There are certain obvious flaws to the system in Canada, but OTOH it means that lobbying is much less of a problem in general. It's obvious when (say) the ethanol industry buys off a party, and it's much more expensive than buying off an individual MP. Similarly, there's much less pork, because individual MPs have almost no influence over government spending decisions. (Another effect of a stronger party system is that you can hold parties accountable for failing to enact their platforms.)
If you want to discourage lobbying by strengthening the US party system, replace primaries with caucuses or other mechanisms that can more easily be controlled by the party establishment; and re-write campaign finance laws to encourage more "soft money", less "hard money".
A little different from conventional wisdom about what's wrong with the American government system, eh?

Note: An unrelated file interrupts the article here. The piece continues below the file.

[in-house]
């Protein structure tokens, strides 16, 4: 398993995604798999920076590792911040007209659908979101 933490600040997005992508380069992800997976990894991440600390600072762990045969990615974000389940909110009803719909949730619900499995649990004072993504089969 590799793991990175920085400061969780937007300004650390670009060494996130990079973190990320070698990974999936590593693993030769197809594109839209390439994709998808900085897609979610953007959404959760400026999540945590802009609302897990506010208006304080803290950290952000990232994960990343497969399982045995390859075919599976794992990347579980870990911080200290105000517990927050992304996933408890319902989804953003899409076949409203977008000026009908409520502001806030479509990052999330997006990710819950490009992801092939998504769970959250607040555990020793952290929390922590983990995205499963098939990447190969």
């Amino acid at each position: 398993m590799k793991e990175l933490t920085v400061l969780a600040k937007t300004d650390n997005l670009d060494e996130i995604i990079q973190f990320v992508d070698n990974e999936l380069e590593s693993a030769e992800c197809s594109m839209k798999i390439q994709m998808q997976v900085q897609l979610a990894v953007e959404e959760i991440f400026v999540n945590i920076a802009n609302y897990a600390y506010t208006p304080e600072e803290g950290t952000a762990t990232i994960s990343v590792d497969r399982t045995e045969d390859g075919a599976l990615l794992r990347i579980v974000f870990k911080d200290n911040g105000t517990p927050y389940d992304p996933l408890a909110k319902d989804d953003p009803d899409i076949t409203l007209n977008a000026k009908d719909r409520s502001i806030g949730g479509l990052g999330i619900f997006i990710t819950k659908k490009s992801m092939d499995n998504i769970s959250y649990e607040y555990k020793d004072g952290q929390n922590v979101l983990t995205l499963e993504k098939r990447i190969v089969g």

Comment byat 3:55 PM:
excellent read, i look forward to seeing lessig's speak online.
thank you very much
Comment by dburrows at 6:47 PM:
I bet you know this already, but you have the same name as the governor of the state where I live.
I can believe that strong party discipline can help avoid corruption at the level of individual representatives. On the other hand, the Republican party's control over its members in the last 6 years was phenomenal, and look where it got us! I tend to think that our problems are big and complicated and multi-faceted, and any individual change is only going to be part of an eventual solution.